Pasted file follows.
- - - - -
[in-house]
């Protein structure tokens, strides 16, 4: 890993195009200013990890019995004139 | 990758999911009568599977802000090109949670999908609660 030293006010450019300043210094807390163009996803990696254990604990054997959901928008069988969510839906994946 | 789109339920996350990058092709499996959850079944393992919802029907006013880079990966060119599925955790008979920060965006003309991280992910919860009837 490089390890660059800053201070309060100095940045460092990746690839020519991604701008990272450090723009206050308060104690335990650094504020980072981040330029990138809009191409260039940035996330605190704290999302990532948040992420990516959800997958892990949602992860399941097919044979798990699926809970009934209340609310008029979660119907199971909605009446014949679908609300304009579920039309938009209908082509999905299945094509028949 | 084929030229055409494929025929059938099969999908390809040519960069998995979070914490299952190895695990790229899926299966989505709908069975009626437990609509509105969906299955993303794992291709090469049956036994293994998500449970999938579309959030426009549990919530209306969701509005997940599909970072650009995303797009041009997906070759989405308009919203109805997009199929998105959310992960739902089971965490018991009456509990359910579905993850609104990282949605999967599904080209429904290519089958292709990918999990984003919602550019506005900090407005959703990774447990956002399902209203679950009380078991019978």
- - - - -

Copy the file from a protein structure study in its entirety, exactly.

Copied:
[in-house]
């Protein structure tokens, strides 16, 4: 890993195009200013990890019995004139 | 990758999911009568599977802000090109949670999908609660 030293006010450019300043210094807390163009996803990696254990604990054997959901928008069988969510839906994946 | 789109339920996350990058092709499996959850079944393992919802029907006013880079990966060119599925955790008979920060965006003309991280992910919860009837 490089390890660059800053201070309060100095940045460092990746690839020519991604701008990272450090723009206050308060104690335990650094504020980072981040330029990138809009191409260039940035996330605190704290999302990532948040992420990516959800997958892990949602992860399941097919044979798990699926809970009934209340609310008029979660119907199971909605009446014949679908609300304009579920039309938009209908082509999905299945094509028949 | 084929030229055409494929025929059938099969999908390809040519960069998995979070914490299952190895695990790229899926299966989505709908069975009626437990609509509105969906299955993303794992291709090469049956036994293994998500449970999938579309959030426009549990919530209306969701509005997940599909970072650009995303797009041009997906070759989405308009919203109805997009199929998105959310992960739902089971965490018991009456509990359910579905993850609104990282949605999967599904080209429904290519089958292709990918999990984003919602550019506005900090407005959703990774447990956002399902209203679950009380078991019978």